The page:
Oscars 2020: Parasites colonize the red carpet
Although Joker won in the number of nominations, the South Korean thriller has snuck in as a favorite in Hollywood's belly button. Will diversity win out or will it be fumigated?
If diversity was the star of the last Oscars –with an award for the Mexican Alfonso Cuarón's "Roma" and 15 women among the nominees, including the indigenous Yalitza Aparicio– the film industry still has surprises in store.
A unique social satire has crept into the traditional Scorsese and Tarantino rivalry. We are referring to South Korea's "Parasites", by director Bong Joon Ho, which after winning a Palme d'Or at Cannes and a Golden Globe for Best Foreign Language Film, has earned no less than six Oscar nominations: Best Film, Best Director, Best Screenplay, Best Foreign Language Film, Best Production Design and Best Editing.
Hardly anything for a thriller that tackles social inequalities through the story of a poor family that infiltrates another family from a much higher social class as domestic servants and "parasitizes" it. But who is the parasite, really?
The originality of the film and the director's ability to convey well rounded characters, without making value judgments or falling into clichés, makes "Parasites" the best portrait of where social inequalities and lack of employment lead us. It is also almost a "synaesthetic" work in the sense that "the smell of poverty" — the smell of people living in the underground — gets up your nose to the point of empathizing and hating each other.
Nevertheless, and even at the risk of becoming doomsayers, it is quite probable that this year - with the same ambition of diversity, but losing steam to the previous one - it will be "Joker", with its eleven nominations, followed by "The Irishman" and "Once upon a time in Hollywood" with ten, being the ones with the most statuettes. It will be, some predict, a tug-of-war between its last directors, Martin Scorsese and Quentin Tarantino, who already had their first duel at the Golden Globes. Many did not believe that the long farewell wink from the "Reservoir Dogs" director would pass the hand over the face of "The Irishman" and his cast of legendary Mafiosi, but in the end Sam Mendes' "1917" knocked them both out.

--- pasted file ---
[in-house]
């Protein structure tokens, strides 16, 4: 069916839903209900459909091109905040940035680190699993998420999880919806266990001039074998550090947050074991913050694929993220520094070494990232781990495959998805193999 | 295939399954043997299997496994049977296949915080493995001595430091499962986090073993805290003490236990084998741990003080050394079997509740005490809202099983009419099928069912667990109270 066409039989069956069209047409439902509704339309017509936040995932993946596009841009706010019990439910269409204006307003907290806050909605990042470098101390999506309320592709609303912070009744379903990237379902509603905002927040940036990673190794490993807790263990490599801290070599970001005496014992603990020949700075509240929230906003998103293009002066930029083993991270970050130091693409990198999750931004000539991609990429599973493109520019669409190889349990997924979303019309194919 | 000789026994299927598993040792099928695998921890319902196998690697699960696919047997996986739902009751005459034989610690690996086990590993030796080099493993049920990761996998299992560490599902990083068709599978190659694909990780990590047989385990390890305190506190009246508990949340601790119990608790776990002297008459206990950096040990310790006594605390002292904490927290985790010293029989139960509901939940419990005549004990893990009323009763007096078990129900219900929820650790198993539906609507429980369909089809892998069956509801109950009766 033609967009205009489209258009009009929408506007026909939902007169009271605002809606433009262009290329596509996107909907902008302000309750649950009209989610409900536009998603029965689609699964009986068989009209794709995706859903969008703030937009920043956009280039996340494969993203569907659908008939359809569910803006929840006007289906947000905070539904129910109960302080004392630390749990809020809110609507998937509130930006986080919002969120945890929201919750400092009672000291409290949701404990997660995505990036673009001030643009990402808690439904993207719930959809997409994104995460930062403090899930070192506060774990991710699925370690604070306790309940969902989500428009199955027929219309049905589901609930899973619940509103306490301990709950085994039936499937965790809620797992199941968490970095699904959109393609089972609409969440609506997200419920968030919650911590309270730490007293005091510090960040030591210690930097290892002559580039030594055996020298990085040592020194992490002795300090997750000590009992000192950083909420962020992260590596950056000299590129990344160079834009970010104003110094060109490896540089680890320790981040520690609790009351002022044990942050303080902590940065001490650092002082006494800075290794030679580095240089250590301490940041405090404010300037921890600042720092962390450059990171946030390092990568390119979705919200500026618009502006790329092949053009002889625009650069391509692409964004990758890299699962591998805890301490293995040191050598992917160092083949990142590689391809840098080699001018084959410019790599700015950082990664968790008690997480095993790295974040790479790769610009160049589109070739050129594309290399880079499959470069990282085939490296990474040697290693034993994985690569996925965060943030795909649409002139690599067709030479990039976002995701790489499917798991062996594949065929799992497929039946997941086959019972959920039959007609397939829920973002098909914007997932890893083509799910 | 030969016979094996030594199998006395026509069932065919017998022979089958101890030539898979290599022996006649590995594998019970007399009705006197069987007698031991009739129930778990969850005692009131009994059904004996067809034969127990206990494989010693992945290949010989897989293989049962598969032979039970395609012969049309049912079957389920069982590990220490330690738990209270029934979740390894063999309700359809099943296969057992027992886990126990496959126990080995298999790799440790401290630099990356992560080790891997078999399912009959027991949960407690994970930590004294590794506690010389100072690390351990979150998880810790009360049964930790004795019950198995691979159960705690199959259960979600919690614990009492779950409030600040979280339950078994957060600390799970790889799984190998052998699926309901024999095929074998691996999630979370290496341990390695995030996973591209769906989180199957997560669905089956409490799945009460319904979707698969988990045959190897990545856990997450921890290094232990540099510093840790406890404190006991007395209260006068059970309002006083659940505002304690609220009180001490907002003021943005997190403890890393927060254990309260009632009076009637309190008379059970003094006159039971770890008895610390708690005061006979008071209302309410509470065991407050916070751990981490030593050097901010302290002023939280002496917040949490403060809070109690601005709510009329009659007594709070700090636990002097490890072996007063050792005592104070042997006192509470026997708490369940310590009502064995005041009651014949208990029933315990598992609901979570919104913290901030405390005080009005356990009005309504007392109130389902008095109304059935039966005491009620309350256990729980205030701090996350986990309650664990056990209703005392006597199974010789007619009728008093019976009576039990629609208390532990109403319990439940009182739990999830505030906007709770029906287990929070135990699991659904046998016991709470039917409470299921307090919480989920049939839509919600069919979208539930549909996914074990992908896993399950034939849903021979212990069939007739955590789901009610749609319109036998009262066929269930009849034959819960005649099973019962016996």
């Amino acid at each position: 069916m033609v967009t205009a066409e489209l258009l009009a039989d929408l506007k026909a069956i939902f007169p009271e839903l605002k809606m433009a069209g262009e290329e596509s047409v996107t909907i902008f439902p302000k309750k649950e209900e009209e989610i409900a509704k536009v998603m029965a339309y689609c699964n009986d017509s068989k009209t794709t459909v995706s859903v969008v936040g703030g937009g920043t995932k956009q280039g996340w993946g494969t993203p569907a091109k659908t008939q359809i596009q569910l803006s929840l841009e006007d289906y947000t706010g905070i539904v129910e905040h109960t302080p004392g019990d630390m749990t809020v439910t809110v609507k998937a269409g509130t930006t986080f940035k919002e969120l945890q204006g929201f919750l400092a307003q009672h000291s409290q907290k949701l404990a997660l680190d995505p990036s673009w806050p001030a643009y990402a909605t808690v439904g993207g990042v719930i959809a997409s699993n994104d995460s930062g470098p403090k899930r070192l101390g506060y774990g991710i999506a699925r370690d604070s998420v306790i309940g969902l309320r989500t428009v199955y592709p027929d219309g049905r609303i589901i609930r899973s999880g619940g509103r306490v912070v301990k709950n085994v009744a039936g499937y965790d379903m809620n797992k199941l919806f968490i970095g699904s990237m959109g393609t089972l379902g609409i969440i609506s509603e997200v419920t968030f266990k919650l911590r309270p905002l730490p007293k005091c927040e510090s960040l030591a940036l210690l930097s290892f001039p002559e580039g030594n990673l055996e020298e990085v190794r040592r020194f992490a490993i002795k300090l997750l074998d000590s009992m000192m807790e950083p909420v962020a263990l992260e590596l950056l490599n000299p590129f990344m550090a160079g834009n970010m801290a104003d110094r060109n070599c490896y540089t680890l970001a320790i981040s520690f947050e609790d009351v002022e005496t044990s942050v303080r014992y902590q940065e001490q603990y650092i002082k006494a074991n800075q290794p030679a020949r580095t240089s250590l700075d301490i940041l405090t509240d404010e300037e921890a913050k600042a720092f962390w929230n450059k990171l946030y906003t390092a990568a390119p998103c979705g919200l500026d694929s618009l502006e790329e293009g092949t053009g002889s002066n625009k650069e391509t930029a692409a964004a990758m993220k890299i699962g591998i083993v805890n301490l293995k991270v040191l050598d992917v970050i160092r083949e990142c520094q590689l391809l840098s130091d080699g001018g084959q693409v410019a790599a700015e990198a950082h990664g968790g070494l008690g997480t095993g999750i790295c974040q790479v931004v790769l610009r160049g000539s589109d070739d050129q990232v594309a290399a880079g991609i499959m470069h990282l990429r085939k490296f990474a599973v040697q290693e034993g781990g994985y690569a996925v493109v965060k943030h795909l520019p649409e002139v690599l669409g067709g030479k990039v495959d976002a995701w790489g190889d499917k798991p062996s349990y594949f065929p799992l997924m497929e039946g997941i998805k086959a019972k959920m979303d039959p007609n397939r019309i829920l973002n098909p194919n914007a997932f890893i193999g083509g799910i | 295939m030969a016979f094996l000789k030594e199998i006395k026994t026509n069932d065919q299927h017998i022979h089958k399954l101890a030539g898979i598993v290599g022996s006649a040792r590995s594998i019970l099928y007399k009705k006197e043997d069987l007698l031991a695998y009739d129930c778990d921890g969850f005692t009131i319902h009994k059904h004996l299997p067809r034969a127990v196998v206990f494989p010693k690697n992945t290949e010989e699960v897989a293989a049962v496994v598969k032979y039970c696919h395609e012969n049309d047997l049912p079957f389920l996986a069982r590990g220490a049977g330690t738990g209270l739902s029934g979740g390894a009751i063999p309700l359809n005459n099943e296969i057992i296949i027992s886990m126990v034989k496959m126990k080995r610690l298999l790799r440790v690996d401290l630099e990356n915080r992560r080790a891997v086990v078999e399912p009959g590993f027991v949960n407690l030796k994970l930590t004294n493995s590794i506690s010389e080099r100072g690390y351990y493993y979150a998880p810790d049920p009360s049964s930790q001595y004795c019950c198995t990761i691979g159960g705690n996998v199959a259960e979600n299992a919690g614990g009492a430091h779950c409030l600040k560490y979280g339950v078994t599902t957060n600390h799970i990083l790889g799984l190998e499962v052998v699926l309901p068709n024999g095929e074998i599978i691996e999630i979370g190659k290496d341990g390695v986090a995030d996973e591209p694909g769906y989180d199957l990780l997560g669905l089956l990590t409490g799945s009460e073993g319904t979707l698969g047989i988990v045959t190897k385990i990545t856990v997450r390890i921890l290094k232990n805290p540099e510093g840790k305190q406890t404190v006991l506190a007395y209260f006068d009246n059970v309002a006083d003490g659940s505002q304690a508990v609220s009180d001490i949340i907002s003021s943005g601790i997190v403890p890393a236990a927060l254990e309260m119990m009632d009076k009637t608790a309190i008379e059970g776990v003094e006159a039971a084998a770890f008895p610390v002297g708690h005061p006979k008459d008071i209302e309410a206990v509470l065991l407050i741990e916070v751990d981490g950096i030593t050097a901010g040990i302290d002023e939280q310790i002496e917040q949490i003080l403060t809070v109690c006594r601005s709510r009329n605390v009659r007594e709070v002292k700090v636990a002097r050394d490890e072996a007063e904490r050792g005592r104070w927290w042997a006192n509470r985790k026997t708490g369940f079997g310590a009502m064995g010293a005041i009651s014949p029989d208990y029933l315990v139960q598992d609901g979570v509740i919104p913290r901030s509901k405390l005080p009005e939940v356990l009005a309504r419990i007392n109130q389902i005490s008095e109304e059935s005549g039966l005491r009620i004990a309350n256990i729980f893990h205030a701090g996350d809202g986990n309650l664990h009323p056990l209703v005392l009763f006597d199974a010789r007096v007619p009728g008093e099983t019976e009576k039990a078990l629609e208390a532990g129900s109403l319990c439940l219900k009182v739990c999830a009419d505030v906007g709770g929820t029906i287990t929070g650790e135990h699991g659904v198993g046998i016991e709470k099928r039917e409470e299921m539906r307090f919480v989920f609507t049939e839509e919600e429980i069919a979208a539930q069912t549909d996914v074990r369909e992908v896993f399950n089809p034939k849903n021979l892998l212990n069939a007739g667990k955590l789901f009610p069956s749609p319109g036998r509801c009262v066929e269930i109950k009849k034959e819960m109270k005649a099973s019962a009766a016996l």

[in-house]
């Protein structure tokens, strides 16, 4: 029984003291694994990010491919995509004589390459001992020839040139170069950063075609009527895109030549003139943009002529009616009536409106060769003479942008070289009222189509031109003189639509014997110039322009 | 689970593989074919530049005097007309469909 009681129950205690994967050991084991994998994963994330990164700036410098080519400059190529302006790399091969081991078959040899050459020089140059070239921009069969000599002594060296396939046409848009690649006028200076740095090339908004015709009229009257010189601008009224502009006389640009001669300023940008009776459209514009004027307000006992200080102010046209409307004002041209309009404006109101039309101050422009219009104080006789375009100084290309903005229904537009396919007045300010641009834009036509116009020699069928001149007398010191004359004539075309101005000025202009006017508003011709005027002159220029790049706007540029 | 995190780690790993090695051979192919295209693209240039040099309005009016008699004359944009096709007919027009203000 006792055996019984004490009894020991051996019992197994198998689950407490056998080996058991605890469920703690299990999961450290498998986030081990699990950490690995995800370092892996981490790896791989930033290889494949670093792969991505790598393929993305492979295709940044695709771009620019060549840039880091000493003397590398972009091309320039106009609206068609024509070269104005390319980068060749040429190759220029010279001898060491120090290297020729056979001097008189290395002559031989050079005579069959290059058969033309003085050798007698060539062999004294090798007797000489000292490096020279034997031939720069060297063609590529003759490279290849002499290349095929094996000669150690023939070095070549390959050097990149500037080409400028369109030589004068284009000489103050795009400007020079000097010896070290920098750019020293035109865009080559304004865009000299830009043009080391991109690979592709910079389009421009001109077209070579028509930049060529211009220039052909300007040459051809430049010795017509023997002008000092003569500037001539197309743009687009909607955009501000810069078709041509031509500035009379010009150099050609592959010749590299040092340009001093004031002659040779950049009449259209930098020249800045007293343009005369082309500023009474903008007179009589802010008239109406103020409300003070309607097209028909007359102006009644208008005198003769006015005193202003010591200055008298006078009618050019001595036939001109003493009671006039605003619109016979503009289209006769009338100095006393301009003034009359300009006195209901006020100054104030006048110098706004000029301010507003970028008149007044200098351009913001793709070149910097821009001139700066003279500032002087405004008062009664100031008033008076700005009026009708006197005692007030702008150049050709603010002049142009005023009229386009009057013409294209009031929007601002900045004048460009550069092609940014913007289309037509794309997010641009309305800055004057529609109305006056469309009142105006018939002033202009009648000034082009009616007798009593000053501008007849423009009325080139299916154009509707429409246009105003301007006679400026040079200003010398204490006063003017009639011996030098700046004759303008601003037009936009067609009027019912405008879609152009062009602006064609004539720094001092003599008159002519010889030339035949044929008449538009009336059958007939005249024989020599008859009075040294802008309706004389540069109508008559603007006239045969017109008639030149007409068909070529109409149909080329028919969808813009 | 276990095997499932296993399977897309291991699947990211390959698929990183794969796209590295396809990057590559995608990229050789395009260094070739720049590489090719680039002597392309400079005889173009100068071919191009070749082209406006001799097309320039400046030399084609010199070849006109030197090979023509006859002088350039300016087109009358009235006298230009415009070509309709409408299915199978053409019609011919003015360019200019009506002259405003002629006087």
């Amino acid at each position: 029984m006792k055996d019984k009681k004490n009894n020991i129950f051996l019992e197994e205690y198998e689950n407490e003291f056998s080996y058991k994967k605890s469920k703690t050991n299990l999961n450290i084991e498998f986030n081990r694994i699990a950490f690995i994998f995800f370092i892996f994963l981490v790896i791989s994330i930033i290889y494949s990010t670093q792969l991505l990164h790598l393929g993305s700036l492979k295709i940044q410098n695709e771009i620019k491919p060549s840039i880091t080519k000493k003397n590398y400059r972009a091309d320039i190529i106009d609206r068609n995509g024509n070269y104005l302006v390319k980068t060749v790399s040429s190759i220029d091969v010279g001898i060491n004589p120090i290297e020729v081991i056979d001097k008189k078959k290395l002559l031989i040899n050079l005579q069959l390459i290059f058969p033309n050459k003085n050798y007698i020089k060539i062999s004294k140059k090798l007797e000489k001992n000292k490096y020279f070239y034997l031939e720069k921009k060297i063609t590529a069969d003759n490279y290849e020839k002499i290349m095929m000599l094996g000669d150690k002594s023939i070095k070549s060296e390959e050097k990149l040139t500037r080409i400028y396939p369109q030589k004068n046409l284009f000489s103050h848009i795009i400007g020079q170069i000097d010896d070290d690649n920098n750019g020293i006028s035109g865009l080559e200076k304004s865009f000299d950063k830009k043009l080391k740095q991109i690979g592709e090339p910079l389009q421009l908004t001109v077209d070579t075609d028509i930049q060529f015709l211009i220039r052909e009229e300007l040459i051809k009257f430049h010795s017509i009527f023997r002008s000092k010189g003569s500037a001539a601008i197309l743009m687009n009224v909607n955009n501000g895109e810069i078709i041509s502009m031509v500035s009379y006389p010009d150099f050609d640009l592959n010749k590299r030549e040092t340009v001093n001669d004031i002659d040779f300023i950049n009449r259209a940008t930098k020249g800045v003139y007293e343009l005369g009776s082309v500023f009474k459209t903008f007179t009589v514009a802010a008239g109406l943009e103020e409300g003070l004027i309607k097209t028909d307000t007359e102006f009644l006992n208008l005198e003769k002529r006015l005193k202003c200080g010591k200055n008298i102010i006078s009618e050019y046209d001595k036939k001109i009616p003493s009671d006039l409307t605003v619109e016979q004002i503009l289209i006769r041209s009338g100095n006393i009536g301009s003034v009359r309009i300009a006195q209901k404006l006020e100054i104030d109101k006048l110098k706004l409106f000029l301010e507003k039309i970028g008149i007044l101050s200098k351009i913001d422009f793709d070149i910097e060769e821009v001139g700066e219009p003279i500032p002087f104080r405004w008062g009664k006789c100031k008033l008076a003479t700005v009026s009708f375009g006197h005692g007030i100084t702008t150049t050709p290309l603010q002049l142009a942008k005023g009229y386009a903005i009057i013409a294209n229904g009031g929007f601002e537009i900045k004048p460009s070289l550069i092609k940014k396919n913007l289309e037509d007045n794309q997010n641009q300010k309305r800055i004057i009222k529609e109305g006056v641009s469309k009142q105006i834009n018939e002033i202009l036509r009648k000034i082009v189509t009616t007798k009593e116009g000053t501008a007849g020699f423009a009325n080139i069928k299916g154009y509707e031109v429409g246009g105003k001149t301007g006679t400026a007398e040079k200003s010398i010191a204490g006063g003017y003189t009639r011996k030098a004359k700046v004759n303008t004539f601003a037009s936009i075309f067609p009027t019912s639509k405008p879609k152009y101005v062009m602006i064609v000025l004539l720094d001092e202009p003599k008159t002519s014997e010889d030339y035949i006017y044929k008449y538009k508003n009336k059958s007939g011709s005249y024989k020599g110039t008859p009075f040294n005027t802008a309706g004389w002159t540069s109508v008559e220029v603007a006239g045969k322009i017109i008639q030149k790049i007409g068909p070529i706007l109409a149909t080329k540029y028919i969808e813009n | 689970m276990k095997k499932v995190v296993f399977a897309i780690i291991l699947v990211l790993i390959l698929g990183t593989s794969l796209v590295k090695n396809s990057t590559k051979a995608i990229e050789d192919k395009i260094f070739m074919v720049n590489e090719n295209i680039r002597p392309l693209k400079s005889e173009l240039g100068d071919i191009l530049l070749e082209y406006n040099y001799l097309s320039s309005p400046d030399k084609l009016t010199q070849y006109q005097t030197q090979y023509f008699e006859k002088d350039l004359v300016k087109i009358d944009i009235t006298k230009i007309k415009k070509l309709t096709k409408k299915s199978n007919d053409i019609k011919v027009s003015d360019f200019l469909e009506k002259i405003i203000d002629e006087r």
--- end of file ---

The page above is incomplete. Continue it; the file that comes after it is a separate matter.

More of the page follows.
Can you imagine Bong Joon Ho picking up the Oscar for Best Director just like Cuaron did last year? Or Parasites taking the award for Best Film? Or Best Foreign Film -almost a given- where he competes with Pedro Almodóvar's "Dolor y Gloria."
Proud of these parasites that put an end to heartburn and Hollywood inbreeding, we look back at other great foreign films that have colonized the red carpet:
Dedicated to the women who raised him, Mexican Alfonso Cuarón won the Oscar for Best Director with "Roma" and Yalitza Aparicio, its protagonist, became the first indigenous woman to be nominated for an Oscar for Best Actress by playing a domestic worker in Mexico's violent Roma colony.
In black and white and directed by Michel Hazanavicius, this French comedy-drama won the Oscar for Best Film. A story of Hollywood and its transition from mute cinema to sound cinema that was highly praised by critics, although it once again, brings us back to the usual nostalgia that the industry feels for its past.
Austrian director Michael Haneke's colossal and very sad film about death, love, and old age was nominated for five Oscars and ended up winning the Best Foreign Film Award. It was the great film of the year, with a very favorable review and acclaimed in many festivals.
Indian garbage cans and a TV contest are the stars of this Indian-British film that won no less than eight Oscars, including Best Picture and Best Director for Danny Boyle.
Nominated for Best Film and Best Foreign Film, as well as "Love" and "Parasites", among others, Ang Lee's film received ten nominations, being one of the most successful non-US films at the Oscars, along with the already legendary "Life is Beautiful" (1998) and "Roma."
Directed by legendary Swedish filmmaker Ingmar Bergman, the film won four Oscars at the time, but until 2018 it had the honor of being the most successful foreign film in the history of the ceremony.
Cheer up: will these Oscars be a brief culmination of last year's edition, or its echoes?